Early Bird Headlines 06 April 2015
Econintersect: Here are some of the headlines we found to help you start your day. For more headlines see our afternoon feature for GEI members, What We Read Today, which has many more headlines and a number of article discussions to keep you abreast of what we have found interesting.
- Once Over $12 Trillion, the World’s Reserves Are Now Shrinking (Bloomberg) The decade-long surge in foreign-currency reserves held by the world’s central banks is coming to an end. Two consequences: (1) indicates increased confidence in US dollar as the reserve currency and (2) makes shoring up money supplies in emerging market countries more difficult.
- In Greenspan Conundrum Redux, Odds Are on Bond Traders’ Side (Bloomberg) Based on historical norms, interest rate spreads are right where they should be. And bond traders are betting three years out that rates will be about half what the Fed is projecting. This article says the odds of being right favor the traders.
- More than 1 million Californians don’t have reliable access to clean water (Al Jazeera) Many rural Californians have local water contaminated by such things as arsenic.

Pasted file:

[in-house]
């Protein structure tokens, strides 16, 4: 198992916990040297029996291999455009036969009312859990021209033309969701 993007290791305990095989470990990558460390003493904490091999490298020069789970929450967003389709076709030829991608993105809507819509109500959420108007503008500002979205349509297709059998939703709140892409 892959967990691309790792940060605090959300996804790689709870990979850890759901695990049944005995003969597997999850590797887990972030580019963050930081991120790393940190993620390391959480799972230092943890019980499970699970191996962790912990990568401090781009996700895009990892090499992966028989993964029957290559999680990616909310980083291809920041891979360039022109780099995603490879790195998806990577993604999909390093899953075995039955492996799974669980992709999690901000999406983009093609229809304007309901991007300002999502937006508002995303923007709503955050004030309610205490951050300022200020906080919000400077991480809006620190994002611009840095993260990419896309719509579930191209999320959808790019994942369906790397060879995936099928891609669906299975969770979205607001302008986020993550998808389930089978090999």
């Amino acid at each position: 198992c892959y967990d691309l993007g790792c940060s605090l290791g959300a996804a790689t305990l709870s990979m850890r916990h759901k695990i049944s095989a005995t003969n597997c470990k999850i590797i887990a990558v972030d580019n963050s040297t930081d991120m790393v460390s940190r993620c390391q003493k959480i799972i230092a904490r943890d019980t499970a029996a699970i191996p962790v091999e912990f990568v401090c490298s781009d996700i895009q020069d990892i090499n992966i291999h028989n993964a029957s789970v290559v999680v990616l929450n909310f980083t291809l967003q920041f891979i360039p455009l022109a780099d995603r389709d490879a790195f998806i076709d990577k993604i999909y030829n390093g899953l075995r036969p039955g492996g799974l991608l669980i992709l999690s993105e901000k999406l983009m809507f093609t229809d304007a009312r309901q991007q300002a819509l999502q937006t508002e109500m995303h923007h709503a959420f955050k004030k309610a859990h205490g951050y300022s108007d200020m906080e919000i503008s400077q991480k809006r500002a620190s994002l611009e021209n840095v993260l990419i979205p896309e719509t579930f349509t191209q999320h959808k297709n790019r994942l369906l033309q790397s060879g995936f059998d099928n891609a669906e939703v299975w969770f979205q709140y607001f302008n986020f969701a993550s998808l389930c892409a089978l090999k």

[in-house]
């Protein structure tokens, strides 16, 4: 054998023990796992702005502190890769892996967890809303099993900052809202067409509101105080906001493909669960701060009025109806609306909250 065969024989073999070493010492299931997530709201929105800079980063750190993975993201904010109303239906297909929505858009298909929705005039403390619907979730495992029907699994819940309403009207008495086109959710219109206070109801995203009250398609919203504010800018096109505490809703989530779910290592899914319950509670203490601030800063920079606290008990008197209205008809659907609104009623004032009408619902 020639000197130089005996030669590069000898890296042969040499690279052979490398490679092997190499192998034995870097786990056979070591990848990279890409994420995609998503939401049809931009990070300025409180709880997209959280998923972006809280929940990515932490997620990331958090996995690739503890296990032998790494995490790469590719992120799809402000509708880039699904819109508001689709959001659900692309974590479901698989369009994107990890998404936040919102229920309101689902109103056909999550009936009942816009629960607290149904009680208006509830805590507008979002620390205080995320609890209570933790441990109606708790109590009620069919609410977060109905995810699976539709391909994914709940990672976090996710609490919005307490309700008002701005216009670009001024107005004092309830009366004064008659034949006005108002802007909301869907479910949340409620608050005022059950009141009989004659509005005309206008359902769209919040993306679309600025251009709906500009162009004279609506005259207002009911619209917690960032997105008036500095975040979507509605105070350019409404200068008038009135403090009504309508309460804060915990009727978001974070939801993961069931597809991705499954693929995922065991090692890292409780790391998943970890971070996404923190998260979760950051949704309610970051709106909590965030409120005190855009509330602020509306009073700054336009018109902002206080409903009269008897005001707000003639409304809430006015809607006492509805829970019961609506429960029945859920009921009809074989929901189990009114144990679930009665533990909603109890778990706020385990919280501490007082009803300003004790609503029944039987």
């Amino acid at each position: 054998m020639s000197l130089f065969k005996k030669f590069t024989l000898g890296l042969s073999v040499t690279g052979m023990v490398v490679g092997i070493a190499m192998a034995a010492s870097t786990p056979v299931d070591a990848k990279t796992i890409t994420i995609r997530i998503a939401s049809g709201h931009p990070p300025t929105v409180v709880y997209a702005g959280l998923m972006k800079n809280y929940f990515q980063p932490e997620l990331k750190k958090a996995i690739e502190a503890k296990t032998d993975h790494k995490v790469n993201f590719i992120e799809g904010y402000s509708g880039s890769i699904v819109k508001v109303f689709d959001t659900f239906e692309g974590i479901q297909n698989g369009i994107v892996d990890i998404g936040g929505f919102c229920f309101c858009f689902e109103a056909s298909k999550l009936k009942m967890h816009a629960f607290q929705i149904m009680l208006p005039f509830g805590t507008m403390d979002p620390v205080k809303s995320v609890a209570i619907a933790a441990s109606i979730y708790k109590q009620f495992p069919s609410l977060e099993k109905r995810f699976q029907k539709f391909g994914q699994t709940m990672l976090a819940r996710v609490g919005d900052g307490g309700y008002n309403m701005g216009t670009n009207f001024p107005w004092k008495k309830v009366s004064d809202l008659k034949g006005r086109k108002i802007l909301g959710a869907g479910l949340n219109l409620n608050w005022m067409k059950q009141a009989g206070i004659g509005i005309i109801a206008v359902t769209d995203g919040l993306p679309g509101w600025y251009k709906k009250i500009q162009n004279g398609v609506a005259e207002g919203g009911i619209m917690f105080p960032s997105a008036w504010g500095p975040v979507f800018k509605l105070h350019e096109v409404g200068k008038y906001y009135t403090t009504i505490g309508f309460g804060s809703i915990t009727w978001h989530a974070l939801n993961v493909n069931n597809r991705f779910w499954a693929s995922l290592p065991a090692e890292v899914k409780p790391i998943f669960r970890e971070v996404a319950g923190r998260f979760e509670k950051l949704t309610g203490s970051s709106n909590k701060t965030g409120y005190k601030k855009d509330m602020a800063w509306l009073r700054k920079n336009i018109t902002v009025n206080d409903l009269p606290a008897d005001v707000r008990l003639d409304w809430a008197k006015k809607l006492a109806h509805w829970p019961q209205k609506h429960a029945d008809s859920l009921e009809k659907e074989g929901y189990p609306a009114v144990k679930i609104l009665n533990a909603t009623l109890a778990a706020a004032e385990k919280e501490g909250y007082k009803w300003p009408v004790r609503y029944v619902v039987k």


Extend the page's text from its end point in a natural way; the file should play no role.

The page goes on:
- Record Gasoline Output to Curb Biggest U.S. Oil Glut in 85 Years (Bloomberg) Gasoline prices should stay low this summer.
- Greece draws up drachma plans, prepares to miss IMF payment (The Telegraph) This was first published Thursday 02 April.
- What happens if Greece defaults on its International Monetary Fund loans? (The Telegraph) This was published Saturday 05 April. What would happen in not entirely clear – it has never happened before in the 70-year IMF history.
- IMF chief Christine Lagarde: Greece will pay us back (The Telegraph) This was published Sunday 06 April.
- Palestinian Authority rejects Israel tax transfer (BBC News) Mr Abbas says he returned hundreds of millions of dollars because Israel deducted a third to cover unpaid Palestinian utility debts.
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